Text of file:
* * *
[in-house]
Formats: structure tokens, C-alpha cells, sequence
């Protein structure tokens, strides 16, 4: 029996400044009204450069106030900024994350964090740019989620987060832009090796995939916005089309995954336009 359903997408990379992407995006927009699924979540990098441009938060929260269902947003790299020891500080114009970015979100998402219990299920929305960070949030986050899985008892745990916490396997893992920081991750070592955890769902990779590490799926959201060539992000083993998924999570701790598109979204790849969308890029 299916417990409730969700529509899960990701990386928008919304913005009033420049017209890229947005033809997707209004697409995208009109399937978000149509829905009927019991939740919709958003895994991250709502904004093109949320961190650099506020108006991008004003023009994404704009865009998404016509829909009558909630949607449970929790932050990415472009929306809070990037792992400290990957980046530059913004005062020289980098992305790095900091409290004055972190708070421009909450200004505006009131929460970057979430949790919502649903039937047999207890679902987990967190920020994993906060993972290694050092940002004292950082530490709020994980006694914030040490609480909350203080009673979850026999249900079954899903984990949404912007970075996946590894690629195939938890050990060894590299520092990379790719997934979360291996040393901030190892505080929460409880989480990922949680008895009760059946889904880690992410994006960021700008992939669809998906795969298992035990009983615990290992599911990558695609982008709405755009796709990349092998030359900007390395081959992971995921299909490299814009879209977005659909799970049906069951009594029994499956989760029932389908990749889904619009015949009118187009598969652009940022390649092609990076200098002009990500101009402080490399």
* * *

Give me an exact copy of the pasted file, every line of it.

[in-house]
Formats: structure tokens, C-alpha cells, sequence
């Protein structure tokens, strides 16, 4: 029996400044009204450069106030900024994350964090740019989620987060832009090796995939916005089309995954336009 359903997408990379992407995006927009699924979540990098441009938060929260269902947003790299020891500080114009970015979100998402219990299920929305960070949030986050899985008892745990916490396997893992920081991750070592955890769902990779590490799926959201060539992000083993998924999570701790598109979204790849969308890029 299916417990409730969700529509899960990701990386928008919304913005009033420049017209890229947005033809997707209004697409995208009109399937978000149509829905009927019991939740919709958003895994991250709502904004093109949320961190650099506020108006991008004003023009994404704009865009998404016509829909009558909630949607449970929790932050990415472009929306809070990037792992400290990957980046530059913004005062020289980098992305790095900091409290004055972190708070421009909450200004505006009131929460970057979430949790919502649903039937047999207890679902987990967190920020994993906060993972290694050092940002004292950082530490709020994980006694914030040490609480909350203080009673979850026999249900079954899903984990949404912007970075996946590894690629195939938890050990060894590299520092990379790719997934979360291996040393901030190892505080929460409880989480990922949680008895009760059946889904880690992410994006960021700008992939669809998906795969298992035990009983615990290992599911990558695609982008709405755009796709990349092998030359900007390395081959992971995921299909490299814009879209977005659909799970049906069951009594029994499956989760029932389908990749889904619009015949009118187009598969652009940022390649092609990076200098002009990500101009402080490399």